Back on site, the archaeologists have left evidence of the calamitous house-destroying fire, including tumble, burnt wood detritus from the roof and a metal grid from a window. This fire is very much integral to the story of the site. It seems that it dates to the time of the raids by Germanic tribes during the reign of the Emperor Gallienus (253-268 AD).
Was the Surgeon’s House deliberately burnt? It seems so, since this house perished at the start of a time of crisis in Rimini, with the years c.250-400 AD, marked by continuous poverty and danger. It is plausible to suggest that the Surgeon’s House, open to the sea, had been unprotected from marauders, and made for easy-pickings. It is telling that after the burning episode, the locals built a new town wall near to the former Surgeon’s House to protect and encircle the town, and that this area was to be completely abandoned for the rest of the ‘crisis’ time.
Rimini’s changing fortunes
Out of crisis, the turn of the 5th century saw improvement. In AD 402, the Emperor Honorius moved his court from Milan to nearby Ravenna. This led to a new lease of life for the towns in the area, and luxurious residences began to be built for the Emperor’s high court officials. One of these, a Late Antique palace, was discovered just bordering the Surgeon’s House. This grand house is replete with ostentatious mosaics and boasts all the must-haves of the rich and comfortable, including underfloor heating, a large reception room, and a garden with nymphaeum fountains and canals. To the modern viewer, the palace appears something of a gilded cage belying the turmoil of the wider world.
Indeed, come the 6th century AD, the palace, too, was destroyed – the likely result of a war in Italy that persisted from 535-553 AD, between the Goths and Byzantine Greeks. During those 18 years, Rimini was taken, lost, re-taken and then re-lost by the two enemies. The palace was soon buried beneath the soil and, until the 7th century, became the location of a small early Christian cemetery. A series of their graves, hacked directly into the mosaic floors of the Late Antique palace, has been preserved in illustration of this event.
Rimini was diving headlong into economic decline. The change in fortunes is exquisitely illustrated at the site. From one side of the suspended walkway, the viewer gazes down onto the opulent palace mosaics; on the other side, muddy darkness glowers. The latter represents the remains of the subsequent 7th-8th century Byzantine house, a relatively basic affair consisting of beaten earth floor and big hearths shoehorned with reused columns and bricks from earlier periods.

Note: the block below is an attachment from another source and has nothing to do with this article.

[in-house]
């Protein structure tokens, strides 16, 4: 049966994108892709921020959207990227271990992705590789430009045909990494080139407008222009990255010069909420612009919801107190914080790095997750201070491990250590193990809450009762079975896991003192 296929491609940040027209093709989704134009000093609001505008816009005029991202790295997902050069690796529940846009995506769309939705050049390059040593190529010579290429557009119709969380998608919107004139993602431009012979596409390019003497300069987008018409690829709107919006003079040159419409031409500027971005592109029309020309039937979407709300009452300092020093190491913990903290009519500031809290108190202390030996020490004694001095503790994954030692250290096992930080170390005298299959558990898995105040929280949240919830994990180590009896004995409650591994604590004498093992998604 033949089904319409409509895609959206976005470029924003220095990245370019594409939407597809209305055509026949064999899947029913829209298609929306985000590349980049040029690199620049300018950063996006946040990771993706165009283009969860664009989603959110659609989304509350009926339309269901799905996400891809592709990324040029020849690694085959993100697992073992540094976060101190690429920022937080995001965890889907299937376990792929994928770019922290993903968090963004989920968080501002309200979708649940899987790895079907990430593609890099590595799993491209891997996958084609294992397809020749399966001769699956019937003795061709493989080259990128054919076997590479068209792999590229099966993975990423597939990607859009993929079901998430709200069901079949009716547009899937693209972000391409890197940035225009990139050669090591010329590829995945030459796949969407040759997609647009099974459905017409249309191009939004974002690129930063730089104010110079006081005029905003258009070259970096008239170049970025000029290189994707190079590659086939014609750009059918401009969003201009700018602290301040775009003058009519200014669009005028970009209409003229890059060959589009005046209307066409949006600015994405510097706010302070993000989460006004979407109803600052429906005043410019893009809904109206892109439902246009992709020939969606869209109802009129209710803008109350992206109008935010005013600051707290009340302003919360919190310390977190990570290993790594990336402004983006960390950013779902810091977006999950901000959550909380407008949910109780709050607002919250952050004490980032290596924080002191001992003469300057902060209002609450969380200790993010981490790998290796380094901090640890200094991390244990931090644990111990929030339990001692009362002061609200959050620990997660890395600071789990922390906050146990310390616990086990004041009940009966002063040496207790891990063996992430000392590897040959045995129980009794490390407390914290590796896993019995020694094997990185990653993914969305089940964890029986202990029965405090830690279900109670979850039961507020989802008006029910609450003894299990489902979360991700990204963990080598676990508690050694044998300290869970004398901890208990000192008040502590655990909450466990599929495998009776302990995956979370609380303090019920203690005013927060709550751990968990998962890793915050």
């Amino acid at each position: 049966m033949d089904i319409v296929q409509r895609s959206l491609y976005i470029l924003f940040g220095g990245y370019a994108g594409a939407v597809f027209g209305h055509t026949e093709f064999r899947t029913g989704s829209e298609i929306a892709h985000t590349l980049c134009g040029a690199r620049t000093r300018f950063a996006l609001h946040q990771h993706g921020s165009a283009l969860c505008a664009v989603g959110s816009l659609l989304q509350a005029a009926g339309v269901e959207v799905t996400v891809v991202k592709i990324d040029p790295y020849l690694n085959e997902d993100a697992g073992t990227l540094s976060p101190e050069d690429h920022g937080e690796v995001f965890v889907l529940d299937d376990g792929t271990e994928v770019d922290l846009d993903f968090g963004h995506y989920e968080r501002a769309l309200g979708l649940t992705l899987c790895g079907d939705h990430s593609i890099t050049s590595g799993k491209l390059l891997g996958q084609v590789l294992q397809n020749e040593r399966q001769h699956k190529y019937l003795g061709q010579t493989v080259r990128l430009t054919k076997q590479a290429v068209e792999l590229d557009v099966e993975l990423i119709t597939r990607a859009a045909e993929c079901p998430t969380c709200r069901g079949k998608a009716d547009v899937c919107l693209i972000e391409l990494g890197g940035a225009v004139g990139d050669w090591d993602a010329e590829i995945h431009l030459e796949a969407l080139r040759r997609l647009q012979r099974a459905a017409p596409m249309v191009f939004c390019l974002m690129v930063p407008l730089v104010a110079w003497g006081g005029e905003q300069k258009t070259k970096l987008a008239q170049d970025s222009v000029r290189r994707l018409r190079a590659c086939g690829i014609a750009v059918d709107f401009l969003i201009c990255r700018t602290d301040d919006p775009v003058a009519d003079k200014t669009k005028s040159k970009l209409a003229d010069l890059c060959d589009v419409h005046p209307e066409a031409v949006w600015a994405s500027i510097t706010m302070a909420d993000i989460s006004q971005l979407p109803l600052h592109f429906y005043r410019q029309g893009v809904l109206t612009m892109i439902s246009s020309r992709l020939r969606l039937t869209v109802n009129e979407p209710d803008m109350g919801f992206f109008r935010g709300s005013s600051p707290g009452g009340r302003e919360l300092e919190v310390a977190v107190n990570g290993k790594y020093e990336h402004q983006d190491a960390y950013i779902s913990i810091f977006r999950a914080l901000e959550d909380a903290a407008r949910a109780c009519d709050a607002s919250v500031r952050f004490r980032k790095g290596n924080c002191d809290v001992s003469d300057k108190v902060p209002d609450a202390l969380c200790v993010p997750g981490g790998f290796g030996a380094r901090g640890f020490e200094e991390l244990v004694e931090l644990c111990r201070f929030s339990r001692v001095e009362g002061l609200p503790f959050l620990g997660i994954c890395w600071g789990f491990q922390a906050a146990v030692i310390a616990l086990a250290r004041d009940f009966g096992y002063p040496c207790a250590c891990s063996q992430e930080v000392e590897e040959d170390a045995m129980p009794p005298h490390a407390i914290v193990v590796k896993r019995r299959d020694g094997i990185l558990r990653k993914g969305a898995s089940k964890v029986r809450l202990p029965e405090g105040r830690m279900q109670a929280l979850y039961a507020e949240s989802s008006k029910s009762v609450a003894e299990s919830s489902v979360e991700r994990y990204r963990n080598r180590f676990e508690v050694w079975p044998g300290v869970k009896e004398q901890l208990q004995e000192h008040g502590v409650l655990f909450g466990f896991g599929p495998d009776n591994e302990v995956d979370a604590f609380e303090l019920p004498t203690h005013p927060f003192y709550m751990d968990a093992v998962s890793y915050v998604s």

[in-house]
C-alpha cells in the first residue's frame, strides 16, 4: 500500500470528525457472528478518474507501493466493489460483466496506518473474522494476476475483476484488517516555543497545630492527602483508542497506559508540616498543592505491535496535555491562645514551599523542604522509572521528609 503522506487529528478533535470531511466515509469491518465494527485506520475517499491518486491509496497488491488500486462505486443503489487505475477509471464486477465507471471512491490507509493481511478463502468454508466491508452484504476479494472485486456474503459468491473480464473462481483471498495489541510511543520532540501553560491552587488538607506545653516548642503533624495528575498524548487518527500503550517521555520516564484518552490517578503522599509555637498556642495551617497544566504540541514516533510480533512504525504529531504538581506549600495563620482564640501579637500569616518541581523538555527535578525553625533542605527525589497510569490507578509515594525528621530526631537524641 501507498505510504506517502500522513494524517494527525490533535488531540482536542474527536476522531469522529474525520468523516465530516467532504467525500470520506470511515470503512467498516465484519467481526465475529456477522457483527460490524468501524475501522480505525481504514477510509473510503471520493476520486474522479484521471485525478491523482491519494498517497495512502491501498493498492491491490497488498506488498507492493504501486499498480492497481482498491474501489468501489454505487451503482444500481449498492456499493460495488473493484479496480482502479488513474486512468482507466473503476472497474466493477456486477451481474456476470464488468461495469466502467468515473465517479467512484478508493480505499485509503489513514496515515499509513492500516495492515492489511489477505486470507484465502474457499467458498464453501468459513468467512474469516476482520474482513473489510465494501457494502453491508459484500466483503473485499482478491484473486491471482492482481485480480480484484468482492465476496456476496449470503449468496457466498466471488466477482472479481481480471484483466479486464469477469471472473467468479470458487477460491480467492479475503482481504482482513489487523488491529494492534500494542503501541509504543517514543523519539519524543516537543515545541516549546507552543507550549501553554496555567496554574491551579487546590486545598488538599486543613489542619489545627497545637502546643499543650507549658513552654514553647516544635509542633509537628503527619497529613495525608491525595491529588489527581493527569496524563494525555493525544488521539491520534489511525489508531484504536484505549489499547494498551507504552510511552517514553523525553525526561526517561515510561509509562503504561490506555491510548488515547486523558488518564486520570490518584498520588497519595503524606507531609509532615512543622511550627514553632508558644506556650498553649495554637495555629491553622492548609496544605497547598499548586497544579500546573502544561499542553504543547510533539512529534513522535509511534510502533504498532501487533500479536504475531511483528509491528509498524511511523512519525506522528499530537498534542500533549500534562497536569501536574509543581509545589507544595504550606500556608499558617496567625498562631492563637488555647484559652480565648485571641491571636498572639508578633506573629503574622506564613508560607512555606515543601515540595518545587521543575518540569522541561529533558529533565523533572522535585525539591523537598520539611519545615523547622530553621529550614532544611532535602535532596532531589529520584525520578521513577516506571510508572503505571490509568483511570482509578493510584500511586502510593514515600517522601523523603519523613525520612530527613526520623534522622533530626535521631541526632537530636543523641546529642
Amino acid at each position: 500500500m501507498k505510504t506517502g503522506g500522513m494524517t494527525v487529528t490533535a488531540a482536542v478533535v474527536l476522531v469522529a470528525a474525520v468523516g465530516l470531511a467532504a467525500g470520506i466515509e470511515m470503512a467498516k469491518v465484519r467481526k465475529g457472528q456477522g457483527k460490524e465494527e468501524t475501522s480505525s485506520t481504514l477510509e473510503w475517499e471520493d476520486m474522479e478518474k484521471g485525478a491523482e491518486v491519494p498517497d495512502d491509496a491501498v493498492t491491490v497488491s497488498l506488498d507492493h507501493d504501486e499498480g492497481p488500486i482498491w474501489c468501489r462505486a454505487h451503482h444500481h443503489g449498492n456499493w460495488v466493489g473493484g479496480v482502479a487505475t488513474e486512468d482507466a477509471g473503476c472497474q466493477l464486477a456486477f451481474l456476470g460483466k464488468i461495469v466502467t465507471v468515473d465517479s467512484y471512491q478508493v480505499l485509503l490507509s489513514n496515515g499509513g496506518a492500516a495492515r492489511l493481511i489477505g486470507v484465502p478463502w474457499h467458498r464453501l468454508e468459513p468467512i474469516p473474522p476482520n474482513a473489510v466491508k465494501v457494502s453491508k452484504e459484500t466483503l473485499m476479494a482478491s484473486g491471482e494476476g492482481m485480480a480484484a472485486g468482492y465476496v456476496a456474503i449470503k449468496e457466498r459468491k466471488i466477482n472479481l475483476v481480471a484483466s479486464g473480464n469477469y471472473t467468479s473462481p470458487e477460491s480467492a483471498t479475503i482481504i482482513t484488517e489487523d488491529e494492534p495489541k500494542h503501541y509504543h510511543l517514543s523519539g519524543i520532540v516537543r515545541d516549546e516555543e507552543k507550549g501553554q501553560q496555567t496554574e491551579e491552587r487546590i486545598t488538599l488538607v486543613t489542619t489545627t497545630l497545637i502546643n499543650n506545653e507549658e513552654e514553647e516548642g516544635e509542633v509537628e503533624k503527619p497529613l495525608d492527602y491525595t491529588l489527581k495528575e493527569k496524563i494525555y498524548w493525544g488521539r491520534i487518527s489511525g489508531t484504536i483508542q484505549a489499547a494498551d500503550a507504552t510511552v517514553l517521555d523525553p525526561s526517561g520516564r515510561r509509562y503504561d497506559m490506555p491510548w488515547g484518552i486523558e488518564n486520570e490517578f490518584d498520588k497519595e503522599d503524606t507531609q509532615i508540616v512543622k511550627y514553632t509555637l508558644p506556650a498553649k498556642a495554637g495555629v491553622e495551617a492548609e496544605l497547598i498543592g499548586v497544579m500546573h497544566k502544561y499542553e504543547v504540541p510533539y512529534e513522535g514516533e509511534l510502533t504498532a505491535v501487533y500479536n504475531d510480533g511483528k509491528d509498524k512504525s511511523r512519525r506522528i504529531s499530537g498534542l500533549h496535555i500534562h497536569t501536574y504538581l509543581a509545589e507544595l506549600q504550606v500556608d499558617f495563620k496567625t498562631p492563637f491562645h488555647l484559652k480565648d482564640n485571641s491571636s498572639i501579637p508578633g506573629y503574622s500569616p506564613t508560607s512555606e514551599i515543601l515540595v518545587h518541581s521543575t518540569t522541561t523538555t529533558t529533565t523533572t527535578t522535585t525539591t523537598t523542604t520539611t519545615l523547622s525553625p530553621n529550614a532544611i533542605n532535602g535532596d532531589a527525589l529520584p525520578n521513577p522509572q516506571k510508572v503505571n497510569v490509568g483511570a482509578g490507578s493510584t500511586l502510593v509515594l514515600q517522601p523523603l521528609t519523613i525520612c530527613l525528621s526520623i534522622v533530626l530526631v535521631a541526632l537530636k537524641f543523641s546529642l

Thereafter, we have little settlement evidence for many hundred years, with the next major episode occurring between the 16th and 18th centuries. This is represented by a number of stone wells and corn silos that belonged to the churches of San Patrignano, and the Religious House of the Convertite, a charitable order of nuns who looked after penitent prostitutes.
Finally, as if this stretch of Italy had not suffered enough, we get evidence of its recent turbulent history. Thus, to one side of the Surgeon’s House the ground is smashed in: the result of the 2nd World War bombing campaign, along the so-called ‘Gothic line’ that cut Italy from west coast to east, and more or less decimated Rimini. This, too, the archaeologists have left in place.
So we come into the modern era. Following its war-time devastation, Rimini was rejuvenated by plentiful artless post-war tower block architecture and, despite its attractive historic centre, it gained the reputation of an uninspired old-school beach resort. Certainly, the people of Rimini, reliant on their summer visitors, were not pleased when their central gardens were turned into an archaeological building site for some 20 years. Now, however, the Surgeon’s House site is finally open and, together with the updated museum, Rimini can stride confidently into the 21st century as a must-see for any archaeology-seeking visitor to Italy.
This article is an extract from the full article published in World Archaeology Issue 31. Click here to subscribe